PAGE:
Merkley Kendrick Jewelers
138 Chenoweth Lane
Four families spanning nine generations have worked tirelessly since 1832 to make Merkley Kendrick Jewelers the operation that it is today. The Louisville, Ky.–based high-end guild store and Rolex dealer primarily sells its own handiwork, eschewing notable jewelry brands in favor of branding itself and turning out big-ticket heirlooms to reinforce its status as a serious jewelry player. The store shuttered briefly during the Great Depression, reopening later to carry on the family tradition of jewelry. Merkley Kendrick is known for a vast inventory of upscale wares like hand-fabricated platinum rings with trios of rare emeralds. President and owner Brian Merkley tells JCK what he’s learned over the years.
“I can’t grow complacent in what we do.”
Don’t underestimate the value of a long and authentic history.
“Our history equates to a level of trust that is important to clientele, especially in a world of a lot of misrepresentation. We are able to honestly and ethically make a good living doing business in the correct way, and we subscribe to the fact that people celebrate occasions with jewelry. We are not selling commodities.”
Change is good. (Really!)
“In this industry—I’ve been working in it for 20 years—a lot has changed. And change happens so quickly that it just becomes part of my world, but I think for a lot of people getting stuck in a comfort level can be difficult. Merkley Kendrick has been through world wars, a Depression, and recessions, and we’re still going strong. I have always cited those challenges as how we do things differently than the rest of the world.”
Having formal policies helps you grow.
“We’re making transitions, as a lot of smaller mom-and-pop stores have, to a more organized and structured business in terms of policies and procedures—things that have to happen as you grow. For example, when I started we had a sales staff without a sales manager or sales goals. So we put together a corporate organization chart with job descriptions, and look carefully at numbers in our inventory turn levels and profit margins.”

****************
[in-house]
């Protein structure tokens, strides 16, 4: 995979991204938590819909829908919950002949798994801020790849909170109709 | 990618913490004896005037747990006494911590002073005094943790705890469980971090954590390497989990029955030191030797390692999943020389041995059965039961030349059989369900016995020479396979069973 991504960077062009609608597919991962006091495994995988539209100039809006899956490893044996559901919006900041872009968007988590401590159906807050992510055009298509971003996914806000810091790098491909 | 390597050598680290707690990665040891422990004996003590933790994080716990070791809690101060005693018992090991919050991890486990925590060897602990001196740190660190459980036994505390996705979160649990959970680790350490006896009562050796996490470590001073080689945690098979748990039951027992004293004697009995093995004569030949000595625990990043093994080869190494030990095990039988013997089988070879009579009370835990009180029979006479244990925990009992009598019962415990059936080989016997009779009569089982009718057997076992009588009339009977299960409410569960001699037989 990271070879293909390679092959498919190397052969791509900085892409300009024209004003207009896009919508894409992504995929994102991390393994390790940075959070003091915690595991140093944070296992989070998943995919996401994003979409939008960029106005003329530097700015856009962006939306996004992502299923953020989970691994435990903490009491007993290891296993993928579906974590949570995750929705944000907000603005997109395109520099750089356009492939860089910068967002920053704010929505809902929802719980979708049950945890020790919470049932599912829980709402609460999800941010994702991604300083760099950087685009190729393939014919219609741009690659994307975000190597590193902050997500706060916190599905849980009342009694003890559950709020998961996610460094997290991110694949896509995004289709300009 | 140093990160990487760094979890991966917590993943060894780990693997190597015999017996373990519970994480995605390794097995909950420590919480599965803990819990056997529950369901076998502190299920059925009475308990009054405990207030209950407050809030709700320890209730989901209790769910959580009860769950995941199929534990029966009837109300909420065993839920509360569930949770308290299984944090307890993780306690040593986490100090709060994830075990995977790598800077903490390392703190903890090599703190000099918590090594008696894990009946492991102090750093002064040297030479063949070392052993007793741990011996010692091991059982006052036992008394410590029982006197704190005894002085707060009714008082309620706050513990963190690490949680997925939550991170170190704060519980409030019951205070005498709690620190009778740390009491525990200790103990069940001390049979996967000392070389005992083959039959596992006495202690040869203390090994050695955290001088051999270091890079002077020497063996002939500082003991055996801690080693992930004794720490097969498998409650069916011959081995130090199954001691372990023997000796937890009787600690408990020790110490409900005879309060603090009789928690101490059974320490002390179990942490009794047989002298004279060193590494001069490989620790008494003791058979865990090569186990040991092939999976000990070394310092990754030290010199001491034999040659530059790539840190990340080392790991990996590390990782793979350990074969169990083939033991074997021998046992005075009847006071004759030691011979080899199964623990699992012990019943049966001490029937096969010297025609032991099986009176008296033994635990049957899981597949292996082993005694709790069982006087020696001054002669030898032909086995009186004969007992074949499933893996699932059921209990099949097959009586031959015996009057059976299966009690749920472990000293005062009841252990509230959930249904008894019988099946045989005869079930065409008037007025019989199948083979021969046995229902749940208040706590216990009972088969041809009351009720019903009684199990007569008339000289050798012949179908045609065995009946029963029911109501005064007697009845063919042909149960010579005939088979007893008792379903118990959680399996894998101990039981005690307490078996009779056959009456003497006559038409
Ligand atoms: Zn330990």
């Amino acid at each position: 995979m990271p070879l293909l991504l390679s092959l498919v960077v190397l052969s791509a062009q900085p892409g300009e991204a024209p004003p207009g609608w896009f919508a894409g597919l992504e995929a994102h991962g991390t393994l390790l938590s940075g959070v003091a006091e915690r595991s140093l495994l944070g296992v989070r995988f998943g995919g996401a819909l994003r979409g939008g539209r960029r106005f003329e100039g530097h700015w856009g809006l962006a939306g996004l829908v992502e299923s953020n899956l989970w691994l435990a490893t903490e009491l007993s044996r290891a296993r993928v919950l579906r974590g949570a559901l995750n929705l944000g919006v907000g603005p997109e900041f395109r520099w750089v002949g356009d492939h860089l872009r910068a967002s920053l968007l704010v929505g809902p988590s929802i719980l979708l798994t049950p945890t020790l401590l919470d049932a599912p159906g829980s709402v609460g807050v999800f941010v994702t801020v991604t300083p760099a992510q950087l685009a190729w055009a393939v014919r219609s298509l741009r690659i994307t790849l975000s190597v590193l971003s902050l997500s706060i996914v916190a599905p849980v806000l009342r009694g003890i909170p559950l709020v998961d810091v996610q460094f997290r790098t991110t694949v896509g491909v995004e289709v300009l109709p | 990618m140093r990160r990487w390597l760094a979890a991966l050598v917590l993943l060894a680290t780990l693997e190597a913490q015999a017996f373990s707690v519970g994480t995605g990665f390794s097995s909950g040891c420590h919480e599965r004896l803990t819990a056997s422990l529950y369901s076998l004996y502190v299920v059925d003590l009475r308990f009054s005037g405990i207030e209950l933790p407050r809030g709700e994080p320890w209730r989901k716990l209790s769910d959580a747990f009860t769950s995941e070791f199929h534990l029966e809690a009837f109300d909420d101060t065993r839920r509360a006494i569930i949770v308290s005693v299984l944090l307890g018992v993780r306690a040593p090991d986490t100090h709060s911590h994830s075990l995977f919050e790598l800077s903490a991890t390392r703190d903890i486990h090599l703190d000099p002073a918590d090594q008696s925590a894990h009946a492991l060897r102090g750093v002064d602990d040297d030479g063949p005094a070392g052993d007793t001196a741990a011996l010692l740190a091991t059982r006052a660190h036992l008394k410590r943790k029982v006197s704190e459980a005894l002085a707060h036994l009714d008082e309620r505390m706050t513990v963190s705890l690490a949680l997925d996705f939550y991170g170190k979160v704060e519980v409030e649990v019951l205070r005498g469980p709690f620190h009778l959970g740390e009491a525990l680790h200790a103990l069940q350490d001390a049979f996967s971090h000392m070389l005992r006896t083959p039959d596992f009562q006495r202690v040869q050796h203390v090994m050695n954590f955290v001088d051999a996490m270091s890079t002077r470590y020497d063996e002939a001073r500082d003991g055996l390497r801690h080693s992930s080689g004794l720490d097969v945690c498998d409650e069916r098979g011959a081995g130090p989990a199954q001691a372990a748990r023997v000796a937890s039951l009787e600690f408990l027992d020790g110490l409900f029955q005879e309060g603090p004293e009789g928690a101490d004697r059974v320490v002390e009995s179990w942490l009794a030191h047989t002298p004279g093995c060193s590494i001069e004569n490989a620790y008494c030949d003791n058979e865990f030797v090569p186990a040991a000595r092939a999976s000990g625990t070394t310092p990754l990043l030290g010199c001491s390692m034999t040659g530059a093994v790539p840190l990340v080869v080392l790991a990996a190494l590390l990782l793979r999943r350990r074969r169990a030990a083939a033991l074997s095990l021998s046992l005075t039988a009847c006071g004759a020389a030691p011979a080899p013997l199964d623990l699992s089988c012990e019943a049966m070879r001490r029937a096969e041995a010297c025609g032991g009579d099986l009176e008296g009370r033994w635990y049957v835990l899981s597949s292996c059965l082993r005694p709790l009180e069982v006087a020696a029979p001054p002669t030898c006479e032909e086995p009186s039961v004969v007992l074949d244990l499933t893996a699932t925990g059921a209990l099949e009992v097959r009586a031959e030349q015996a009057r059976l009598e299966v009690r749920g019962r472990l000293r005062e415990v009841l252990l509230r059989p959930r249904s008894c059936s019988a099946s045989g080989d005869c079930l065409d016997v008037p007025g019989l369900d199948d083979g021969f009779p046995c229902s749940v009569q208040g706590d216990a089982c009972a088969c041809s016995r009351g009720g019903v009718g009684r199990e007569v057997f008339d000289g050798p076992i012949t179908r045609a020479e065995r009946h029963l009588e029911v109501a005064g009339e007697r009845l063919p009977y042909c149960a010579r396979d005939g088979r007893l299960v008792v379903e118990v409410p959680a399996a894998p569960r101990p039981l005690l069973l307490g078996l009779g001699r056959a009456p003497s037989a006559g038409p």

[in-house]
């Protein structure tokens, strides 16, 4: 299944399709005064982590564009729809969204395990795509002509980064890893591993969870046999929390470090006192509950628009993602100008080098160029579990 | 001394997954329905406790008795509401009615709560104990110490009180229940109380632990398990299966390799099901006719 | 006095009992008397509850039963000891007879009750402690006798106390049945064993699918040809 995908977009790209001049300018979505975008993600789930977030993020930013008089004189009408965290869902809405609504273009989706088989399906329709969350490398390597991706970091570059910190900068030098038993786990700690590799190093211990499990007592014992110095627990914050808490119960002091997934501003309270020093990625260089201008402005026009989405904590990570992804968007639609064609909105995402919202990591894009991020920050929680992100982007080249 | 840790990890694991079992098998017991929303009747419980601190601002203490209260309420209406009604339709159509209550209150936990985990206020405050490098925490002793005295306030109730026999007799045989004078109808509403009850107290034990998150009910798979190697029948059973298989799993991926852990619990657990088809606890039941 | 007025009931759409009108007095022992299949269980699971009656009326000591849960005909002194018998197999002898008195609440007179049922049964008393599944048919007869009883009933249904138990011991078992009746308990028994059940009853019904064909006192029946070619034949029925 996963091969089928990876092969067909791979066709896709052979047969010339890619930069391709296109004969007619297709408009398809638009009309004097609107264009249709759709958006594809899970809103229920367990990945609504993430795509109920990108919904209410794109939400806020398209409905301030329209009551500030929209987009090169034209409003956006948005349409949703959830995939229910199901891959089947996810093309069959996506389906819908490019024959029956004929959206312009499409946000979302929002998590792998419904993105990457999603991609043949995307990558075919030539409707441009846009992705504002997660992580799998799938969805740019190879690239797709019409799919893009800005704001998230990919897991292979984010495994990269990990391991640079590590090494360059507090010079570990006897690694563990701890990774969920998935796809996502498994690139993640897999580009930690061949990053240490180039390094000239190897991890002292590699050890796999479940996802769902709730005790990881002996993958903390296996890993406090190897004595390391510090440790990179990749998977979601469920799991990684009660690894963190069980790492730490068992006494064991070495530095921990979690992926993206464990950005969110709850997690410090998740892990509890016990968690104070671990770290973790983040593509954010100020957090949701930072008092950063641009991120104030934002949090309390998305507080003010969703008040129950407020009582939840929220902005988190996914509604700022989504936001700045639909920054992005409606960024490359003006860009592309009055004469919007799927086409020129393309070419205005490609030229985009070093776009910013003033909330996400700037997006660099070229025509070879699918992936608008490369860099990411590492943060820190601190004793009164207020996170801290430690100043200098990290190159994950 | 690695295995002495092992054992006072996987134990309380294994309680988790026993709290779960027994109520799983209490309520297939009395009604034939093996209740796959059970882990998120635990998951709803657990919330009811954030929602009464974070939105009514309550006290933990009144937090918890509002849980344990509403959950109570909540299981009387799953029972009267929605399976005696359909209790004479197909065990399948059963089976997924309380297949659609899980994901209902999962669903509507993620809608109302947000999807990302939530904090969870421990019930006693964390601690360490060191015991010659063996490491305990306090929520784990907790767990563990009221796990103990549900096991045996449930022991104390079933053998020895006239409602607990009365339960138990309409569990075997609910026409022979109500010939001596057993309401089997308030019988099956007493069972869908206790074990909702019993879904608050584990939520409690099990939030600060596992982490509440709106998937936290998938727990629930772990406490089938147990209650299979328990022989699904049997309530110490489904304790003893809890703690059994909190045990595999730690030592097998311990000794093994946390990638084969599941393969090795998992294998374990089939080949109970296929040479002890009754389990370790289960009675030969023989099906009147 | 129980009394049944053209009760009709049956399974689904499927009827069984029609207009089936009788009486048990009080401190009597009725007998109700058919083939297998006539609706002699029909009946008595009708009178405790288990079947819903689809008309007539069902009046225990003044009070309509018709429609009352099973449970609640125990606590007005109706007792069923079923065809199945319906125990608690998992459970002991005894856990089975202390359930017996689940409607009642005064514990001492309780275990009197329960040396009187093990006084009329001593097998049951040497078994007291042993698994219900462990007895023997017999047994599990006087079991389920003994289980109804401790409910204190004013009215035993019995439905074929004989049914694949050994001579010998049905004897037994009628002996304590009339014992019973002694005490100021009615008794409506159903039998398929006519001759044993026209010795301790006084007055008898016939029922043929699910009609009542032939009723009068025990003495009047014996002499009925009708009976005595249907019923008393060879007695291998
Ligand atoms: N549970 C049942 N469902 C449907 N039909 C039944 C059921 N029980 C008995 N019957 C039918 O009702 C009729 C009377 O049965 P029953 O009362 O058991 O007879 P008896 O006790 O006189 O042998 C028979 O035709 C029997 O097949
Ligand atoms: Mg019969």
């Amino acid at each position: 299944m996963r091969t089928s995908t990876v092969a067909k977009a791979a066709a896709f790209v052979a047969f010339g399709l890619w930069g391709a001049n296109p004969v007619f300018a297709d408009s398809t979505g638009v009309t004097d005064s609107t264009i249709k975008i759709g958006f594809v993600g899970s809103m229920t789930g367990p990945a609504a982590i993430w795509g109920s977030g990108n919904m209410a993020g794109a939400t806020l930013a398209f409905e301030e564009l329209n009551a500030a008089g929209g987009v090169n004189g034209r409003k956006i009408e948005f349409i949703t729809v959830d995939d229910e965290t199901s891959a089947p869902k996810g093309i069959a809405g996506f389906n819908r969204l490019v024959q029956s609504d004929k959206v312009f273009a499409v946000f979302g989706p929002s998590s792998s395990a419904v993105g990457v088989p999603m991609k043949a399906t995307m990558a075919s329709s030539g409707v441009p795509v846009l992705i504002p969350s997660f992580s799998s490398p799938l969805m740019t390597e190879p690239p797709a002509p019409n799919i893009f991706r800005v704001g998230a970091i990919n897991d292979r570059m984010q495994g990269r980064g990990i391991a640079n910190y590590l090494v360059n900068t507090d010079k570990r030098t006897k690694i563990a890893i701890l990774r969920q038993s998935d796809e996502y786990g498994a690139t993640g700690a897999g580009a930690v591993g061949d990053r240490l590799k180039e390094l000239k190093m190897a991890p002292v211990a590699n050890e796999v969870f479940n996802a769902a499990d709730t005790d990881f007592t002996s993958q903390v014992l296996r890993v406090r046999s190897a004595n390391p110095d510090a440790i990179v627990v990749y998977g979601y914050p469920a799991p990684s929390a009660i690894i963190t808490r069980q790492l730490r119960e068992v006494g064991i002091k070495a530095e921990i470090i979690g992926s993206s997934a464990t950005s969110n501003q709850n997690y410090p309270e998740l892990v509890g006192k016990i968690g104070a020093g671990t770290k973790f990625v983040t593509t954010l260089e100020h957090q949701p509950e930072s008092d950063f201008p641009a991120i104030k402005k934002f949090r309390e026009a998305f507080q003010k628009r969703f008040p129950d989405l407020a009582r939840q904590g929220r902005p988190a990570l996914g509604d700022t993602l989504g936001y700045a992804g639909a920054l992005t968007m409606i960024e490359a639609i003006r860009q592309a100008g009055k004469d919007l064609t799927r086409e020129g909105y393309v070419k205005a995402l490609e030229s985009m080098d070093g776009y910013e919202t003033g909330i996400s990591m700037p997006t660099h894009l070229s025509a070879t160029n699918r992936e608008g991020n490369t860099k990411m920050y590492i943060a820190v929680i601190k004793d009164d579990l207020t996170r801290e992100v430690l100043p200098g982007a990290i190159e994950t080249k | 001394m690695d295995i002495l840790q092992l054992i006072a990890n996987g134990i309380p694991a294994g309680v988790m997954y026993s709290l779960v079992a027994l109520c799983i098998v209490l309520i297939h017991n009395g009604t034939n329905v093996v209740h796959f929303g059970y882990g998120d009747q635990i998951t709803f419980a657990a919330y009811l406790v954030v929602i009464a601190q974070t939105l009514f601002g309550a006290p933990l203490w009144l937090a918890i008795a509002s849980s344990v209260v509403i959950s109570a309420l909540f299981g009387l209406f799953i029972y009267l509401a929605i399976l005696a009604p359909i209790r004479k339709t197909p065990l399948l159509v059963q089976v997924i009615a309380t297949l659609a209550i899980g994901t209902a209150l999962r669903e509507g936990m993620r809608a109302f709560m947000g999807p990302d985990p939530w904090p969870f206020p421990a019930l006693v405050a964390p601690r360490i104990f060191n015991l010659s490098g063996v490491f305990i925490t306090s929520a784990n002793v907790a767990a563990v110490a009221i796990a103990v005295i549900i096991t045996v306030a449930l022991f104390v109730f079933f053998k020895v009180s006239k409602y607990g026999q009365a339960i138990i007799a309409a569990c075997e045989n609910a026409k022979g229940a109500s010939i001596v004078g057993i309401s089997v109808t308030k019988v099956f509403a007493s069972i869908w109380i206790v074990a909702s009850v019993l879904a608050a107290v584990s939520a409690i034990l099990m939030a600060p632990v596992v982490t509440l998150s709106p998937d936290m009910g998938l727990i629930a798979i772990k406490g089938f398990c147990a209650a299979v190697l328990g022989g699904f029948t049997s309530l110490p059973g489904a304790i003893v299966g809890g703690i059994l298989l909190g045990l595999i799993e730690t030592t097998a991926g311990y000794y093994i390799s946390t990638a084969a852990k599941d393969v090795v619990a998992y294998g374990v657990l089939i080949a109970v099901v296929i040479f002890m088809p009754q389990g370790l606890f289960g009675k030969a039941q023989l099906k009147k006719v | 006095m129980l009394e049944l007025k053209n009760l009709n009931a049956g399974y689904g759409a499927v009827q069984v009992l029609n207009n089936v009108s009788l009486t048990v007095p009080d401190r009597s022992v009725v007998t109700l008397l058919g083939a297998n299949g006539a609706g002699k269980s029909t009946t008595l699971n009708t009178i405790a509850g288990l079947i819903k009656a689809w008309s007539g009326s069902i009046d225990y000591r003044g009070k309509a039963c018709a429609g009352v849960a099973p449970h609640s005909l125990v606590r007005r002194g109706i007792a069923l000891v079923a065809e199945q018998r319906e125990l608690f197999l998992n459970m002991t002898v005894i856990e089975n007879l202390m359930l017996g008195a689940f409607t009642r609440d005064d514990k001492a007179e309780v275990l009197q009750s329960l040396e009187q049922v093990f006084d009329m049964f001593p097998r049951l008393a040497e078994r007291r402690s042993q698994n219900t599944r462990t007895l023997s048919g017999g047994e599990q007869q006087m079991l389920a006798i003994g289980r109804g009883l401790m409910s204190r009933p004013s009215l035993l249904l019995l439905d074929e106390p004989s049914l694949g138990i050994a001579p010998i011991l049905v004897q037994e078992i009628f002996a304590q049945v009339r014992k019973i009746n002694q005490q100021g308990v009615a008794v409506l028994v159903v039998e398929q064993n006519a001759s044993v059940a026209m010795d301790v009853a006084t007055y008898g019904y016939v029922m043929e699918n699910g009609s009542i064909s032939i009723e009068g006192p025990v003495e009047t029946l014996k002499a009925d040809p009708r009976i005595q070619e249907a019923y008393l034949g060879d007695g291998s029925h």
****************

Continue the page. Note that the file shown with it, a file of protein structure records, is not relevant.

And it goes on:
Embracing social media is good for business.
“We have continued to innovate while understanding and appreciating our history and our heritage. I can’t grow complacent in what we do because we have been around as long as we have. We continuously have to improve to sustain the business and remain an innovator. With the advent of social media and digital platforms, we took a long time to see how it would all shake out and how it would play in the jewelry world. Knowing and embracing and learning those things have been good calls as we post information about pieces on Facebook, Instagram, Pinterest, and Twitter.”
Invest money in products and people.
“The year 2008 was a huge opportunity for somebody in my shoes to gain market share, and we stayed the course by investing money in inventory. That created some long-term benefits for us because others were not stocking inventory, and our having so many pieces made us more likely to sell them. But goals and planning are all for naught if you don’t have the right people working with you; we couldn’t do anything without the efforts of our staff.”
Top: Merkley Kendrick’s home in Louisville; inset: president and owner Brian Merkley